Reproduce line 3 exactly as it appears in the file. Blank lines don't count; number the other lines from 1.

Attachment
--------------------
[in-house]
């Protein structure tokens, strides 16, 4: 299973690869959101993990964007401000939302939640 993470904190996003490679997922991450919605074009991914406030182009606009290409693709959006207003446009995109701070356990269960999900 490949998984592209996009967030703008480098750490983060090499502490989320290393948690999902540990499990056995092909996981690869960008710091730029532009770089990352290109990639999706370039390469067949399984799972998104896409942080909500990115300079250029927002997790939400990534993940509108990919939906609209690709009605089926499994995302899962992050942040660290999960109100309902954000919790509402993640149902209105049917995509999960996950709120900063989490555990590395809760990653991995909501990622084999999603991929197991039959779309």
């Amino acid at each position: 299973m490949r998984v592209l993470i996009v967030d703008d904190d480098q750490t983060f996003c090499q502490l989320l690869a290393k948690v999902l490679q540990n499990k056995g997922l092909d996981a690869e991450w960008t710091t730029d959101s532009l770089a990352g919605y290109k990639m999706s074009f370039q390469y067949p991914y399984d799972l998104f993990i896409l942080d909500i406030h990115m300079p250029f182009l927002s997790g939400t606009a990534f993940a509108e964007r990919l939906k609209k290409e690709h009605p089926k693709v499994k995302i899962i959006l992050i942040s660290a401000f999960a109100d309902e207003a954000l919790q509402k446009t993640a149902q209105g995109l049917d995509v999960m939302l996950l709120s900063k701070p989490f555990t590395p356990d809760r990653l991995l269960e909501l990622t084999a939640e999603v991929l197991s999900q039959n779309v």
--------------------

């Amino acid at each position: 299973m490949r998984v592209l993470i996009v967030d703008d904190d480098q750490t983060f996003c090499q502490l989320l690869a290393k948690v999902l490679q540990n499990k056995g997922l092909d996981a690869e991450w960008t710091t730029d959101s532009l770089a990352g919605y290109k990639m999706s074009f370039q390469y067949p991914y399984d799972l998104f993990i896409l942080d909500i406030h990115m300079p250029f182009l927002s997790g939400t606009a990534f993940a509108e964007r990919l939906k609209k290409e690709h009605p089926k693709v499994k995302i899962i959006l992050i942040s660290a401000f999960a109100d309902e207003a954000l919790q509402k446009t993640a149902q209105g995109l049917d995509v999960m939302l996950l709120s900063k701070p989490f555990t590395p356990d809760r990653l991995l269960e909501l990622t084999a939640e999603v991929l197991s999900q039959n779309v």